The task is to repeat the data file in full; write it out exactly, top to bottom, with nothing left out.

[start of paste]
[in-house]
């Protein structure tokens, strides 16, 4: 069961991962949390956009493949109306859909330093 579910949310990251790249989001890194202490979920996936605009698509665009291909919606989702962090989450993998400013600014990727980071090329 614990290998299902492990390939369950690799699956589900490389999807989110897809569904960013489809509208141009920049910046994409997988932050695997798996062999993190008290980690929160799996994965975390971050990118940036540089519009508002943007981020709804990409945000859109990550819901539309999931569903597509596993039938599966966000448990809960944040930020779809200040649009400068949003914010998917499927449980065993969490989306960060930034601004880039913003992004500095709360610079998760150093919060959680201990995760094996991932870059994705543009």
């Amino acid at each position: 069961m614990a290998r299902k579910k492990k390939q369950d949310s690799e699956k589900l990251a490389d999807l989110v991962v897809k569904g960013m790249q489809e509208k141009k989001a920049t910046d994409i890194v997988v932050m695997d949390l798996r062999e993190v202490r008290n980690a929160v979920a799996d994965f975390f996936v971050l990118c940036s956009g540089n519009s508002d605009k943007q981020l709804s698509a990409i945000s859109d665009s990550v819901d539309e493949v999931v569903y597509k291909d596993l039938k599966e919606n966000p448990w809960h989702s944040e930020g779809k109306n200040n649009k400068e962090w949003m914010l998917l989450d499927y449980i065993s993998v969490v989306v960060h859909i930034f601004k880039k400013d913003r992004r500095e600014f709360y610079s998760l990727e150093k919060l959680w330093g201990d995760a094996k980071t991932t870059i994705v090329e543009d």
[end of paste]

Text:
[in-house]
């Protein structure tokens, strides 16, 4: 069961991962949390956009493949109306859909330093 579910949310990251790249989001890194202490979920996936605009698509665009291909919606989702962090989450993998400013600014990727980071090329 614990290998299902492990390939369950690799699956589900490389999807989110897809569904960013489809509208141009920049910046994409997988932050695997798996062999993190008290980690929160799996994965975390971050990118940036540089519009508002943007981020709804990409945000859109990550819901539309999931569903597509596993039938599966966000448990809960944040930020779809200040649009400068949003914010998917499927449980065993969490989306960060930034601004880039913003992004500095709360610079998760150093919060959680201990995760094996991932870059994705543009």
């Amino acid at each position: 069961m614990a290998r299902k579910k492990k390939q369950d949310s690799e699956k589900l990251a490389d999807l989110v991962v897809k569904g960013m790249q489809e509208k141009k989001a920049t910046d994409i890194v997988v932050m695997d949390l798996r062999e993190v202490r008290n980690a929160v979920a799996d994965f975390f996936v971050l990118c940036s956009g540089n519009s508002d605009k943007q981020l709804s698509a990409i945000s859109d665009s990550v819901d539309e493949v999931v569903y597509k291909d596993l039938k599966e919606n966000p448990w809960h989702s944040e930020g779809k109306n200040n649009k400068e962090w949003m914010l998917l989450d499927y449980i065993s993998v969490v989306v960060h859909i930034f601004k880039k400013d913003r992004r500095e600014f709360y610079s998760l990727e150093k919060l959680w330093g201990d995760a094996k980071t991932t870059i994705v090329e543009d």